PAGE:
Milwaukee Rep: "Armadale"
Wednesday night, we went to the Milwaukee Rep's Powerhouse Theatre for their production of "Armadale," Jeffrey Hatcher's audacious adaptation of the novel by Wilkie Collins.
Known as a "sensation novel" this work by Collins is a work that forms a transition between the "Gothic" novels of the late 18th and early 19th centuries, and the crime and detective stories of the later 19th century.
The plot opens with an exposition, in which we find out that a young man (Allan2) has been adopted and made the heir of a wealthy Barbados planter who has disinherited his profligate son (Allan1), on the condition that the young man adopt the family name of Armadale. The old man dies, Allan2 inherits, and is set up to marry the daughter of a wealthy Englishman. Allan1 steals Allan2's intended bride. Pursuing the couple, Allan2 overtakes them in the midst of a shipwreck, and, instead of rescuing Allan1, ensures his death. Eighteen months later, Allan2, not being able to live with his guilt, has wasted his fortune and drunk himself to death.
Flash forward twenty years, and we find that both men had conceived posthumous sons, each, again, named Allan. The difference is that Allan3, the son of Allan1, has been raised in wealthy comfort by his mother, and is blissfully ignorant of the circumstances of his father's death. Allan4, the son of Allan2, is a penniless drifter burdened by the knowlege of his father's crime and obsessed by the idea that history might repeat itself, for all that he bears the other Allan Armadale no ill will. Further, they are both haunted by the ominous woman with the red shawl, who represents an unknown danger out of the past.
Hatcher has adapted the 1866 semi-epistolary novel in a script that relies on artifice to good effect. The cast function as a chorus, proving spare exposition and transition that would otherwise have been awkward to put into dialog. ("In London, thirteen days have passed--.") This is very helpful, for the main story timeline stretches out over a period of months, and a potentially bewildering number of locations, even with condensing and cleaning up of the plot. The locations were provided by a compact multileveled set dressed with enough period style furnishings, and furnished with convenient draperies for lurking behind or for drawing over scenes too shocking for the audience's delicate sensiblities, such as most, but not entirely all, the implied sex.
The cast of ten players between them presented twenty-one roles, with switches between characters frequently being immediate and onstage. A scarf is pulled up to hide a clerical collar and a risible wig produced (in one occasion, literally out of a hat) a change of posture and voice, and the upright Reverend Brock is replaced by the Gollum-like Bashwood. A slatternly undone bodice distinguishes the vicious Mrs. Oldershaw from the definitely middle-class Mrs. Milroy. It all works very cleverly. In one scene, a man is murdered and left lying on a bed. Second later, as the villain's henchman, the same actor is roused from "his" bed, and sent out to dispose of the murdered man's body. It is all good fun, and the audience enjoyed it and seemed to have no problem following who was who.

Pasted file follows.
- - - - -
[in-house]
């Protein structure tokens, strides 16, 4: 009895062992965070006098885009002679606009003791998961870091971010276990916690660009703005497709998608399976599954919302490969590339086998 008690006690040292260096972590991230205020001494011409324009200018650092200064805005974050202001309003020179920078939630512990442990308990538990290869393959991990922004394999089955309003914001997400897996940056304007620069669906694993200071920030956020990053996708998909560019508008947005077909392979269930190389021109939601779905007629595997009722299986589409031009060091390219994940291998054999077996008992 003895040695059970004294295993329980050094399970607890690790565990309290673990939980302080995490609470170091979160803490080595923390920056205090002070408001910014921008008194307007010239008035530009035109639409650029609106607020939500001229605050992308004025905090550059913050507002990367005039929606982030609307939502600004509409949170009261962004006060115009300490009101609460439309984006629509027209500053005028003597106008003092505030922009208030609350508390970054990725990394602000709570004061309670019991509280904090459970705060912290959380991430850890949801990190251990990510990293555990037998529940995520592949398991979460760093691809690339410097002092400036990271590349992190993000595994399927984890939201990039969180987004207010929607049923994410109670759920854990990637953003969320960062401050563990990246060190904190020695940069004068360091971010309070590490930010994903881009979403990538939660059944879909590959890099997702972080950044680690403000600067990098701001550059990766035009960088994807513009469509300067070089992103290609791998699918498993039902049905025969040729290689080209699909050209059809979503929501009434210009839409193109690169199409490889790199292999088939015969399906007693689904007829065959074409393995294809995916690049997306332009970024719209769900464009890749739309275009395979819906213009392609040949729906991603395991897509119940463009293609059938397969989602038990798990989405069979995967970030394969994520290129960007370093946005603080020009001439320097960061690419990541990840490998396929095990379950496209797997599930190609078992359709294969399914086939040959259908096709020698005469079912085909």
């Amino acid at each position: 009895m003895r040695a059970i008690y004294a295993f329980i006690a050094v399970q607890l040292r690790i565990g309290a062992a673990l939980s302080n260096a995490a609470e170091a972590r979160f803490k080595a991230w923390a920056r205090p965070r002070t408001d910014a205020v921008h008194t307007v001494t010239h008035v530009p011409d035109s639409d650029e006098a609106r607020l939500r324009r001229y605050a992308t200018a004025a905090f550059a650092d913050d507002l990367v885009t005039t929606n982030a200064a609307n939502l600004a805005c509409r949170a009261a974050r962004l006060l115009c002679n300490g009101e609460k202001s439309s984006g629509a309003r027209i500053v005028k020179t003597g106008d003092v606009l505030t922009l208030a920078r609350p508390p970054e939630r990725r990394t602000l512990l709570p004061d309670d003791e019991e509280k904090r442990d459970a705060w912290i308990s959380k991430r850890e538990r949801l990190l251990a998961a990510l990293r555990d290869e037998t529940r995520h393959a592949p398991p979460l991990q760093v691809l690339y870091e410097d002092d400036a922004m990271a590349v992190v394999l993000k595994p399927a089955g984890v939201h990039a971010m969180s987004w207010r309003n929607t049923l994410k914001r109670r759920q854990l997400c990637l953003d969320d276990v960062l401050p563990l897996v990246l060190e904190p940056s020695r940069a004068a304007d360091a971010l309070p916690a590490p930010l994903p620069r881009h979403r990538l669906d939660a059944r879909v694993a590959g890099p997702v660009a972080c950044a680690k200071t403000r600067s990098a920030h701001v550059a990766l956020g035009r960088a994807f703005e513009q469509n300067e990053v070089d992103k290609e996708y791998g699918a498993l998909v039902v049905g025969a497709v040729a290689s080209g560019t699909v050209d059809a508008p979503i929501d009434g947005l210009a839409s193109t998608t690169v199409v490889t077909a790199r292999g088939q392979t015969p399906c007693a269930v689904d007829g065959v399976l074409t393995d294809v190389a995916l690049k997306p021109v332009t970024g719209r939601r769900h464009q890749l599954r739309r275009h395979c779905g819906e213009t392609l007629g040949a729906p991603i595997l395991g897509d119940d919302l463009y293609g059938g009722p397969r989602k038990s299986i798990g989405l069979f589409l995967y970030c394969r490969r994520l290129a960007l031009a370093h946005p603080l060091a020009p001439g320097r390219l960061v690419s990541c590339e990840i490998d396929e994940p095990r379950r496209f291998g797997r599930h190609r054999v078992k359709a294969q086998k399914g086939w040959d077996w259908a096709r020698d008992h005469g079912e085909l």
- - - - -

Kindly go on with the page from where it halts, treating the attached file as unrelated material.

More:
Brian Vaughn, as "Allan Armadale" (Allans 1 & 3) and Michael Gotch, as "Ozias Midwinter," (a.k.a., Allans 2 & 4) are the protagonists, but they take a back seat to the redoubtable Lydia Gwilt, vibrantly played by Deborah Staples. Armadale is the true-blue British idiot, er, hero, who insists on seeing no evil in those around him, insulated by his incorrigable good humor and good fortune. "Midwinter", as played by Gotch, is a man who has plumbed the depths of depression and only gradually comes to believe that there is hope in the world. They and others are skillfully mainipulated by Gwilt, whom I must say should rank as one of the most resourceful villains in literature, and I hope this play will rescue her from undeserved obscurity. (Collins took considerable flak from moralists over the character of the strong-minded Gwilt and her shocking behavior. However, the novel was a signficant hit. The more things change, the more they stay the same--.)
The melodramatic plot and stylized script call for competent acting and stage skills rather than deep characterization, and that was what we got for the most part. Staples as Gwilt gets the lion's share of scenery to chew and is excellent doing it. Vaugn and Gotch are good, and the Milwaukee theatrical Pickering family (James, Rose, and Steve) haul out most of their bag of character tricks playing six supporting characters. All of the rest of the cast got well into the spirit of the show, with Peter Silbert as Rev. Brock/Bashwood and Emily Trask as Allan3's fiance, Neely Milroy, were also worthy of particular mention.
So, we enjoyed the show very much. Our enjoyment was marred by only one thing, the pointless use of theatrical fog. Throughout the entire performance the hall was permeated by thin layer of fog, evidently intended to add to the "atmosphere". Thankfully, the tech crew restrained themselves somewhat, so that sitting through the show was a trial for Georgie, but not impossible. However, the fact that they did hold back at all meant that there really wasn't much visual effect other than making the beams from the lighting particularly well defined. I wish there were a way to get the word out to theatrical managers that even the most innocuous fog products are not "harmless" to everyone, and to get them to advertise up front that the show uses fog, they way they now do with gunshots or strobe lights.